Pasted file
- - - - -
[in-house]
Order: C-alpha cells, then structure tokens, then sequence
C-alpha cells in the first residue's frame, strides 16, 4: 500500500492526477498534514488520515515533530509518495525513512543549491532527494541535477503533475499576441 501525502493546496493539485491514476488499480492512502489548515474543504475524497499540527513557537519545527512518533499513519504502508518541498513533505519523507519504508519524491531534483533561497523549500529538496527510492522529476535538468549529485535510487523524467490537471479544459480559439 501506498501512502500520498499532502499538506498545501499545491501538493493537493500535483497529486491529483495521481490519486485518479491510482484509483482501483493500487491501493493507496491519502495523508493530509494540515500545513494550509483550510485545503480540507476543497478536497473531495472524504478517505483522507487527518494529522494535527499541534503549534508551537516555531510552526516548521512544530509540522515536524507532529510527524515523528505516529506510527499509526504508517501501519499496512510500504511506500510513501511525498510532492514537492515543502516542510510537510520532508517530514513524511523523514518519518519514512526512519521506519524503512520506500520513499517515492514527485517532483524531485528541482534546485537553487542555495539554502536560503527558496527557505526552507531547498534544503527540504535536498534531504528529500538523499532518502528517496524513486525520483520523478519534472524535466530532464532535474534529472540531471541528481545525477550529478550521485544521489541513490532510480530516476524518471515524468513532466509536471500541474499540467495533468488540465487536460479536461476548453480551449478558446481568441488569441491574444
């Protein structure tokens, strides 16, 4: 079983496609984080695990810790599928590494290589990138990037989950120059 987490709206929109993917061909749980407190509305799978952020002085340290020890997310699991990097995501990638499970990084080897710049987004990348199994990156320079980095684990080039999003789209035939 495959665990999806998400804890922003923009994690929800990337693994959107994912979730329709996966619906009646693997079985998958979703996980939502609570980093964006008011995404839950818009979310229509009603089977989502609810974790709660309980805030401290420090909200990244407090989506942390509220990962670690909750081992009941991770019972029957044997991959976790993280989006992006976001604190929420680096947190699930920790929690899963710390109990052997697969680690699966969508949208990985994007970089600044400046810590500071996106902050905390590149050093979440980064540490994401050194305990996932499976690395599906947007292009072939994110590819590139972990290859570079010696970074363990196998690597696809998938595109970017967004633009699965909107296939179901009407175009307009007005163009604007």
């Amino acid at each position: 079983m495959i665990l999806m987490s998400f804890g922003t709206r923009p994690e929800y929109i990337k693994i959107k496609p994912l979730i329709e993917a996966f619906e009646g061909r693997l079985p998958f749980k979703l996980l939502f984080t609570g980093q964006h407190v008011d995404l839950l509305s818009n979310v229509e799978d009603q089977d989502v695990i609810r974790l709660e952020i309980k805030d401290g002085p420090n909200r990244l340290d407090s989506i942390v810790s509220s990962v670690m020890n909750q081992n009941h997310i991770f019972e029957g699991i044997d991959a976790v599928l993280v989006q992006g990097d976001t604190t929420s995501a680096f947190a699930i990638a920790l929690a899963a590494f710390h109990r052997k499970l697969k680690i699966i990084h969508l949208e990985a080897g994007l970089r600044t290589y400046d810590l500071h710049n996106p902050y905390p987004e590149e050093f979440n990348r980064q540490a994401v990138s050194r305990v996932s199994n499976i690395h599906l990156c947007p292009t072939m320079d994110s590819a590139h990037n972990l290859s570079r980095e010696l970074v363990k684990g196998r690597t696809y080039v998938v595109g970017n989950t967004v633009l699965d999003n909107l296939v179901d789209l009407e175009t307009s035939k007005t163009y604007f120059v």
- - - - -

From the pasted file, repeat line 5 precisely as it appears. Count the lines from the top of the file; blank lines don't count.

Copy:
């Amino acid at each position: 079983m495959i665990l999806m987490s998400f804890g922003t709206r923009p994690e929800y929109i990337k693994i959107k496609p994912l979730i329709e993917a996966f619906e009646g061909r693997l079985p998958f749980k979703l996980l939502f984080t609570g980093q964006h407190v008011d995404l839950l509305s818009n979310v229509e799978d009603q089977d989502v695990i609810r974790l709660e952020i309980k805030d401290g002085p420090n909200r990244l340290d407090s989506i942390v810790s509220s990962v670690m020890n909750q081992n009941h997310i991770f019972e029957g699991i044997d991959a976790v599928l993280v989006q992006g990097d976001t604190t929420s995501a680096f947190a699930i990638a920790l929690a899963a590494f710390h109990r052997k499970l697969k680690i699966i990084h969508l949208e990985a080897g994007l970089r600044t290589y400046d810590l500071h710049n996106p902050y905390p987004e590149e050093f979440n990348r980064q540490a994401v990138s050194r305990v996932s199994n499976i690395h599906l990156c947007p292009t072939m320079d994110s590819a590139h990037n972990l290859s570079r980095e010696l970074v363990k684990g196998r690597t696809y080039v998938v595109g970017n989950t967004v633009l699965d999003n909107l296939v179901d789209l009407e175009t307009s035939k007005t163009y604007f120059v």